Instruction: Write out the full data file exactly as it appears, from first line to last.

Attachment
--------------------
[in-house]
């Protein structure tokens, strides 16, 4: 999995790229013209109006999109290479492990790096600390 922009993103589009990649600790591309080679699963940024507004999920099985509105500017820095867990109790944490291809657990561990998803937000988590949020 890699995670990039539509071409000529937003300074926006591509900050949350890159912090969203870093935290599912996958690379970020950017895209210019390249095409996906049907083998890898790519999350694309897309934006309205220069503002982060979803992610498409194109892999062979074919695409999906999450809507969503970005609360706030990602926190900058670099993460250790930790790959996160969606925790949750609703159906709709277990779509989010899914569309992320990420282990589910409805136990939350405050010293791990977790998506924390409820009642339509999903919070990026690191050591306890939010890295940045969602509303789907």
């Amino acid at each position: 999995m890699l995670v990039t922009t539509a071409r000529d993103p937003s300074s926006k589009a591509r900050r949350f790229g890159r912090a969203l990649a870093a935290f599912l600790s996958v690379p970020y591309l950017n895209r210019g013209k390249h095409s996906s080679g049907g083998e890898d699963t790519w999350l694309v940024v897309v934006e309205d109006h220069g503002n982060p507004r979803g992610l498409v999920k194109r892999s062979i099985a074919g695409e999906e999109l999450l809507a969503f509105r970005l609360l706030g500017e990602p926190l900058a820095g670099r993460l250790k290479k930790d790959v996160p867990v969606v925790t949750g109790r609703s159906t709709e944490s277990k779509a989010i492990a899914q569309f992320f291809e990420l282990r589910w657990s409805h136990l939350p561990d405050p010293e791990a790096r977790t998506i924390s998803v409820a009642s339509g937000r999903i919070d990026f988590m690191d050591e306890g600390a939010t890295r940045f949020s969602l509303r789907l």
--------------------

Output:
[in-house]
């Protein structure tokens, strides 16, 4: 999995790229013209109006999109290479492990790096600390 922009993103589009990649600790591309080679699963940024507004999920099985509105500017820095867990109790944490291809657990561990998803937000988590949020 890699995670990039539509071409000529937003300074926006591509900050949350890159912090969203870093935290599912996958690379970020950017895209210019390249095409996906049907083998890898790519999350694309897309934006309205220069503002982060979803992610498409194109892999062979074919695409999906999450809507969503970005609360706030990602926190900058670099993460250790930790790959996160969606925790949750609703159906709709277990779509989010899914569309992320990420282990589910409805136990939350405050010293791990977790998506924390409820009642339509999903919070990026690191050591306890939010890295940045969602509303789907």
């Amino acid at each position: 999995m890699l995670v990039t922009t539509a071409r000529d993103p937003s300074s926006k589009a591509r900050r949350f790229g890159r912090a969203l990649a870093a935290f599912l600790s996958v690379p970020y591309l950017n895209r210019g013209k390249h095409s996906s080679g049907g083998e890898d699963t790519w999350l694309v940024v897309v934006e309205d109006h220069g503002n982060p507004r979803g992610l498409v999920k194109r892999s062979i099985a074919g695409e999906e999109l999450l809507a969503f509105r970005l609360l706030g500017e990602p926190l900058a820095g670099r993460l250790k290479k930790d790959v996160p867990v969606v925790t949750g109790r609703s159906t709709e944490s277990k779509a989010i492990a899914q569309f992320f291809e990420l282990r589910w657990s409805h136990l939350p561990d405050p010293e791990a790096r977790t998506i924390s998803v409820a009642s339509g937000r999903i919070d990026f988590m690191d050591e306890g600390a939010t890295r940045f949020s969602l509303r789907l």